In July 2004, a federal district court struck down, on First Amendment grounds, a Washington state law that restricted minors' access to video games containing “realistic or photographic-like depictions of aggressive conflict in which the player kills, injures, or otherwise causes physical harm to a human form in the game who is depicted, by dress or other recognizable symbols, as a public law enforcement officer.” The decision was anything but surprising. It followed in the footsteps of recent opinions issued by two federal appellate courts that held unconstitutional similar legislation regulating minors' access to fictional images of violence in video games. In summary, then, there is a laundry list of reasons why legislative bodies will continue to roll out bills in the foreseeable future that target minors' access to violent video games. This article argues that such future efforts are futile, fruitless, and doomed to failure.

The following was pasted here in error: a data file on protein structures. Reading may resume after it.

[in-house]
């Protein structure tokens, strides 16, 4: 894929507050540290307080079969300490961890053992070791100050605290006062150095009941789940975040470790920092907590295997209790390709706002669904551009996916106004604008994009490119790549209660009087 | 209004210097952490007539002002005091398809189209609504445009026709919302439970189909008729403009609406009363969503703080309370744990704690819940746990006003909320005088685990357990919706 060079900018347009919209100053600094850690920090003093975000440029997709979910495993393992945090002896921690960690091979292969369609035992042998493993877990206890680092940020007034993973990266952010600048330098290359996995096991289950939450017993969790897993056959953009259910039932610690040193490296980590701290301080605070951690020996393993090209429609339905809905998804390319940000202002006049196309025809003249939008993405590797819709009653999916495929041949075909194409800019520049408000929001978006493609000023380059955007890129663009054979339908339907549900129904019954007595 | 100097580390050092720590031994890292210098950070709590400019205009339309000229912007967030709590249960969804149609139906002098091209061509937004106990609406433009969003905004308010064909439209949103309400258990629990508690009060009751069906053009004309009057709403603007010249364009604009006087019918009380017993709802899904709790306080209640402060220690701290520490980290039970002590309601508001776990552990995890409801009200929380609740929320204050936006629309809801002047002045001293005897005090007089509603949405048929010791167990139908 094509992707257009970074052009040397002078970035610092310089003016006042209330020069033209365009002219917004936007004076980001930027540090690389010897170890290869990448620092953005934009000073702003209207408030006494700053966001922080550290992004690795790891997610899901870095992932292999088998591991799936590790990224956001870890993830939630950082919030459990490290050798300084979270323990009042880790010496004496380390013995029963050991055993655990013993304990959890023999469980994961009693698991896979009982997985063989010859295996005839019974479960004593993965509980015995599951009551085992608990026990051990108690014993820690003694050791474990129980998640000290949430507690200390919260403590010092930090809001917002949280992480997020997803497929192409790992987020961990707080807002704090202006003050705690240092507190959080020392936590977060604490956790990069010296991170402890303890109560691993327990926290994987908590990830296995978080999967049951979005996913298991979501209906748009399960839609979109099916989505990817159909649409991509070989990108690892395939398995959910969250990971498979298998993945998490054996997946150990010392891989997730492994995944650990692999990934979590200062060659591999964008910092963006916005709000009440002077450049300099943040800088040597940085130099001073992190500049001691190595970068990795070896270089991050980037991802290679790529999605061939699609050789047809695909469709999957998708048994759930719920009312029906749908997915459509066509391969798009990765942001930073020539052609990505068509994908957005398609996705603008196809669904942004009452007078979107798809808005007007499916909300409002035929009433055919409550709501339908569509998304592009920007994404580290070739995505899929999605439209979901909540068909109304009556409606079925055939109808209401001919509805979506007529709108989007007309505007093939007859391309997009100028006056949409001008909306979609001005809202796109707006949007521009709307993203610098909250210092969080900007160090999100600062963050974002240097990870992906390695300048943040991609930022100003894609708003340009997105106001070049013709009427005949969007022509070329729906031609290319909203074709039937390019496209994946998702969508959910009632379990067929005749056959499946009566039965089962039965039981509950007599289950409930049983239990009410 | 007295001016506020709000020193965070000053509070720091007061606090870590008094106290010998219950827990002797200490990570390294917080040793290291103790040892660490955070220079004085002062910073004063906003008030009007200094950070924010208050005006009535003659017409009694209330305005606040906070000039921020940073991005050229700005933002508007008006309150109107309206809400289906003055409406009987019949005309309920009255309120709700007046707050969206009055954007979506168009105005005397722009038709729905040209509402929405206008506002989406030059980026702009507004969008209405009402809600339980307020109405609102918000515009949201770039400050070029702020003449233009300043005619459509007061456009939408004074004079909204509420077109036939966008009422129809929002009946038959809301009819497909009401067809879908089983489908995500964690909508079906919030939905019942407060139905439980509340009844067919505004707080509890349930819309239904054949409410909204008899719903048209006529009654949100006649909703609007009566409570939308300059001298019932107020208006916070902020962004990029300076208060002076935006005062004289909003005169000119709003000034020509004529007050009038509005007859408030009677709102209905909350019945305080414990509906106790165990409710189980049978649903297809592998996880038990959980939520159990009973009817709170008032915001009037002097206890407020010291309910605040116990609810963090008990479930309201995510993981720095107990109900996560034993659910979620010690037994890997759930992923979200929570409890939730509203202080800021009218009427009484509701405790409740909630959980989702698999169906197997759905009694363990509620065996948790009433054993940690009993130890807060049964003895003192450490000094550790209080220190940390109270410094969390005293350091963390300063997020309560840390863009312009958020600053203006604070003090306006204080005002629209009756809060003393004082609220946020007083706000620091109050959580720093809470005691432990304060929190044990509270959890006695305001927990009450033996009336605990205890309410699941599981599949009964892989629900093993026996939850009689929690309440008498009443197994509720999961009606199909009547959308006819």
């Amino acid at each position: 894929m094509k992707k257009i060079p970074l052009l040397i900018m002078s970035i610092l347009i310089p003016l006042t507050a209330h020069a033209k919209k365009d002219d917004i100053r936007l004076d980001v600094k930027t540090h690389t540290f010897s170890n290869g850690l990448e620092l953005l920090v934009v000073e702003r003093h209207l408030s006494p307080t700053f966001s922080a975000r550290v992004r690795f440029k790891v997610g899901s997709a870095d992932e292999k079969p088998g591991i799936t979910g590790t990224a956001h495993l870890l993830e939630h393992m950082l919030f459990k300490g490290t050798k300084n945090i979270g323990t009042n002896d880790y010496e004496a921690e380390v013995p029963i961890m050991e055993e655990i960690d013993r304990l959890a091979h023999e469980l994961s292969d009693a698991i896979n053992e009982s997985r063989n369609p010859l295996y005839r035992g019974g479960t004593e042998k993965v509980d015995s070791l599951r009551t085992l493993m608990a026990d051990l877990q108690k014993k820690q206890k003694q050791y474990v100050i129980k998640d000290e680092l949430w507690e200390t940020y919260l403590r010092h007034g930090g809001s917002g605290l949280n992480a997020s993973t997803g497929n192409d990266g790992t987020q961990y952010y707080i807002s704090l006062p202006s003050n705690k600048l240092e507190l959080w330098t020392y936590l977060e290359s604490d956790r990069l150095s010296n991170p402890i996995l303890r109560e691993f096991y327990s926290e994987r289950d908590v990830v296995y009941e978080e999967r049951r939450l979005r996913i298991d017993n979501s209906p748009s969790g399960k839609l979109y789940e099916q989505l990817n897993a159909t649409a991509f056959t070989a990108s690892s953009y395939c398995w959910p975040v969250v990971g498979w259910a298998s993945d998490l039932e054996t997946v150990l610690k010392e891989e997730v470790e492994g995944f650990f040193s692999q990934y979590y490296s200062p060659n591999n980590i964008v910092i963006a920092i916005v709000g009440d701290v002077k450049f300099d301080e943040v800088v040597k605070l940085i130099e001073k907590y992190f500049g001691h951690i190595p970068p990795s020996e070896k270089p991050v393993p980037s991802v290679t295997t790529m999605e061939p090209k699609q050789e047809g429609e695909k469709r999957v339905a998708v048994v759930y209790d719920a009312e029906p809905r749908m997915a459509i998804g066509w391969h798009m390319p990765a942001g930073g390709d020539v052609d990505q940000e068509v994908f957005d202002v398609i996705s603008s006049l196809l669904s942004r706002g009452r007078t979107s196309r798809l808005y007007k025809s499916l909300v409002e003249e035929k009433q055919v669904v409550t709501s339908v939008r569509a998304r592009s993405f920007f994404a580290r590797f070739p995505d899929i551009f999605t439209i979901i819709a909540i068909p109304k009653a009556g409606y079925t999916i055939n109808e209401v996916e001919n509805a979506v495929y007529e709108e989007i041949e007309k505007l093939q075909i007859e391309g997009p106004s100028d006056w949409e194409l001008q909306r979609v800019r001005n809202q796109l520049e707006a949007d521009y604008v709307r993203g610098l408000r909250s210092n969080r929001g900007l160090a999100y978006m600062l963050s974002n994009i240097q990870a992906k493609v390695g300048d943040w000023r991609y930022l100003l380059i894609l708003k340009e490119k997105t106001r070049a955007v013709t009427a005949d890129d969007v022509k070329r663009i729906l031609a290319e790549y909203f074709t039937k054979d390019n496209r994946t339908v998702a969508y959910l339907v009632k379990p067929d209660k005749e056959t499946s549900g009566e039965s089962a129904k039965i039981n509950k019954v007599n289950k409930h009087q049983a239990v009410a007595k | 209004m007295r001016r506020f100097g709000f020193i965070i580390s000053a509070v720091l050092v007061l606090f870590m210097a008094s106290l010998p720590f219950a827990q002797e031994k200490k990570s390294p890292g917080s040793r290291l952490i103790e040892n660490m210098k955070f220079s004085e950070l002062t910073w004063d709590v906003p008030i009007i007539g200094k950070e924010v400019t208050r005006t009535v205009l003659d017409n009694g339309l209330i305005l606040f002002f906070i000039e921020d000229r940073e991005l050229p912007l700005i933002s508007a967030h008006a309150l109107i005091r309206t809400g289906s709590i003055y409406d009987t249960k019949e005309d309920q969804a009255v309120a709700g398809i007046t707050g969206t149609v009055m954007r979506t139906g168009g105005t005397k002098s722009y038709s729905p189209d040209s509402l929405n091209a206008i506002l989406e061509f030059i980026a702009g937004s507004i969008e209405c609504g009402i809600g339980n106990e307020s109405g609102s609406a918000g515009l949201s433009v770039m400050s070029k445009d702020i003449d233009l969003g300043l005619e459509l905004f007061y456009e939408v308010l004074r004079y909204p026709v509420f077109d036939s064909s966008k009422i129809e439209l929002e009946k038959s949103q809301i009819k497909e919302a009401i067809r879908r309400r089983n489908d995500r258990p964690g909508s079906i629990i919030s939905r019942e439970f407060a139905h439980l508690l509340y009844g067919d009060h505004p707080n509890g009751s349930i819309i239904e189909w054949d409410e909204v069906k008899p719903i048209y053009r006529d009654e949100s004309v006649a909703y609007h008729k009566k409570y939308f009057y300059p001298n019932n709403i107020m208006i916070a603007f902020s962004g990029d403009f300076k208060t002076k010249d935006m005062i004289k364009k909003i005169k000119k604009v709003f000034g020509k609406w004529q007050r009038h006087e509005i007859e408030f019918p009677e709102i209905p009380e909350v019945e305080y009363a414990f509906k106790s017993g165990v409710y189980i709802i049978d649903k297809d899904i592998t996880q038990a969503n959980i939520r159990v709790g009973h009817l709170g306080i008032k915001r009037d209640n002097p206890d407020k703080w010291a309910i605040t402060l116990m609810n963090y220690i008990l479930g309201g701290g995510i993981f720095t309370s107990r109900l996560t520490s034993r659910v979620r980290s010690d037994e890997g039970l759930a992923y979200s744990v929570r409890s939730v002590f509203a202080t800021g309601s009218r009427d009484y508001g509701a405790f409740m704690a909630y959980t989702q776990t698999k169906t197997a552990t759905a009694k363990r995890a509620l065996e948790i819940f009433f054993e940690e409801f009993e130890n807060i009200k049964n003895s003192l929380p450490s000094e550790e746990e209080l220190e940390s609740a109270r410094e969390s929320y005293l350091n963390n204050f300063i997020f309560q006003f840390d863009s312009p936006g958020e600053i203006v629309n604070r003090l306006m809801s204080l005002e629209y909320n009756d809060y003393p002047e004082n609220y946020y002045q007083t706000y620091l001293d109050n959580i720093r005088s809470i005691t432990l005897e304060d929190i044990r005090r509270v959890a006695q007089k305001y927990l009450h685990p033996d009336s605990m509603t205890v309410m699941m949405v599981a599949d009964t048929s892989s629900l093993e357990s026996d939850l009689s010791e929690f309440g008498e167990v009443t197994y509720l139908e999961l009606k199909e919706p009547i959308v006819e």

Clay Calvert & Robert D. Richards,
Mediated Images of Violence and The First Amendment: From Video Games to The Evening News,
Me. L. Rev.
Available at: https://digitalcommons.mainelaw.maine.edu/mlr/vol57/iss1/6